Nevada Falls

| Nevada Falls, Jeanne for scale. |

After passing Nevada Falls, the number of hikers thinned out even more, so we were no longer hiking in a line-up of people and felt more like we had entered the wilderness. The trail followed along the serene Merced River, through dappled sunlight under the shadow of old-growth sequoias, with occasional glimpses of the panoramic valley below and bursts of yellow Sierra butterweed and other colorful wildflowers.

We rounded a bend and came across a ranger standing in the trail, and finally got the chance to show off our hard-earned permit and identification. It was rather anti-climactic, but we had no time to dwell on it as it was already afternoon and we had a lot of steep uphill hiking ahead.

We eventually reached the Sub-Dome, a smaller dome before the main peak of Half Dome where the trail turns into steep granite steps carved into the side of the rock. This seemed to go on forever, but we finally crested the Sub-Dome and got our first glimpse of the final summit.

Half Dome Cables

| the infamous cables for the last 400 foot ascent up the dome. |

We reached the base of the cables around 3:30 pm, before our turnaround time but later than planned, although we were prepared to be hiking back in the dark. As we had been slower than most other hikers—thanks mostly to my strict graduate school workout regimen of sitting on a computer for 18 hours a day and occasionally exercising my abdominals via uncontrolled crying—we got to enjoy the summit mostly to ourselves.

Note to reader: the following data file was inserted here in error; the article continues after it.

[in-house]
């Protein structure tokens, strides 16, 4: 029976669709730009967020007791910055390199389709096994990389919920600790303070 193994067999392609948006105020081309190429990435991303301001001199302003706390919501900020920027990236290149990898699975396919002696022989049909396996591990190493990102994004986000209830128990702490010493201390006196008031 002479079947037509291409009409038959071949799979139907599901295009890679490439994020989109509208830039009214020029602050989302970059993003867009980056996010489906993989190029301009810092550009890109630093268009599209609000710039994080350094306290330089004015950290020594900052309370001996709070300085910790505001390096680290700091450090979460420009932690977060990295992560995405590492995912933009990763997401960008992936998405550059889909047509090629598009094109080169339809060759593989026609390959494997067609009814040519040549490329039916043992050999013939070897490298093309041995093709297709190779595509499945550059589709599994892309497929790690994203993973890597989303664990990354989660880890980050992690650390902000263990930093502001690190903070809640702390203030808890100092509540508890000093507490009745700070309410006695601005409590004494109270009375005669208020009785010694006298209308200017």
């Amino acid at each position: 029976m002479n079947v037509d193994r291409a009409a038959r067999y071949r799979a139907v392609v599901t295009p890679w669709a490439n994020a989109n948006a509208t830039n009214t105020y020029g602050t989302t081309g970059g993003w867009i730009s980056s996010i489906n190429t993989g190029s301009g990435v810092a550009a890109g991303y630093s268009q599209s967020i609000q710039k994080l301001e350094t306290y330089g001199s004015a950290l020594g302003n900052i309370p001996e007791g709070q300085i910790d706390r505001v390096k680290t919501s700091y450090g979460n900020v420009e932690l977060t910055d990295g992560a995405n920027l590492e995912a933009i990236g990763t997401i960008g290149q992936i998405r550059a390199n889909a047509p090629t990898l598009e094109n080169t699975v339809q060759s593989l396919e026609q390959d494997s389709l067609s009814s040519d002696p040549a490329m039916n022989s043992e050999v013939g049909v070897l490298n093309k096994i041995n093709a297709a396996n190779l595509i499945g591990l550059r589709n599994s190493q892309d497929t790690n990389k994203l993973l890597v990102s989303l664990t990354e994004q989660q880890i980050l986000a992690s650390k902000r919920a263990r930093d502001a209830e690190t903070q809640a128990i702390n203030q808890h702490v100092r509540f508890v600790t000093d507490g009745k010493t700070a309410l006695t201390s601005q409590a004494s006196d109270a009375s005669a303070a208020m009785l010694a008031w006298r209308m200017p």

View from Half Dome Summit

| land of granite domes. |

After drinking in the breathtaking views of the valley below for as long as possible, it was time to head back down the mountain to cover as much ground as we could before dark. We had brought headlamps, but better to get a move-on. Plus, several parts of the trail near the waterfalls were dangerously slippery. I realized a few miles before the end of the trail that I had a hunk of salami in my pocket (my go-to trail breakfast), and we quickly formulated a plan to hurl it as far as we could away from us should we be charged by a hungry bear. We also triggered a camera trap somewhere on the trail near Vernal Falls, so there is probably a spooky picture of exhausted Jeanne and me somewhere in some researcher’s dataset.

Half Dome Panorama

| panorama from base of cables to Half Dome summit, June 2017. click to enlarge. |

Car to car, we hiked 30 miles over 13-ish hours. A day for the record books.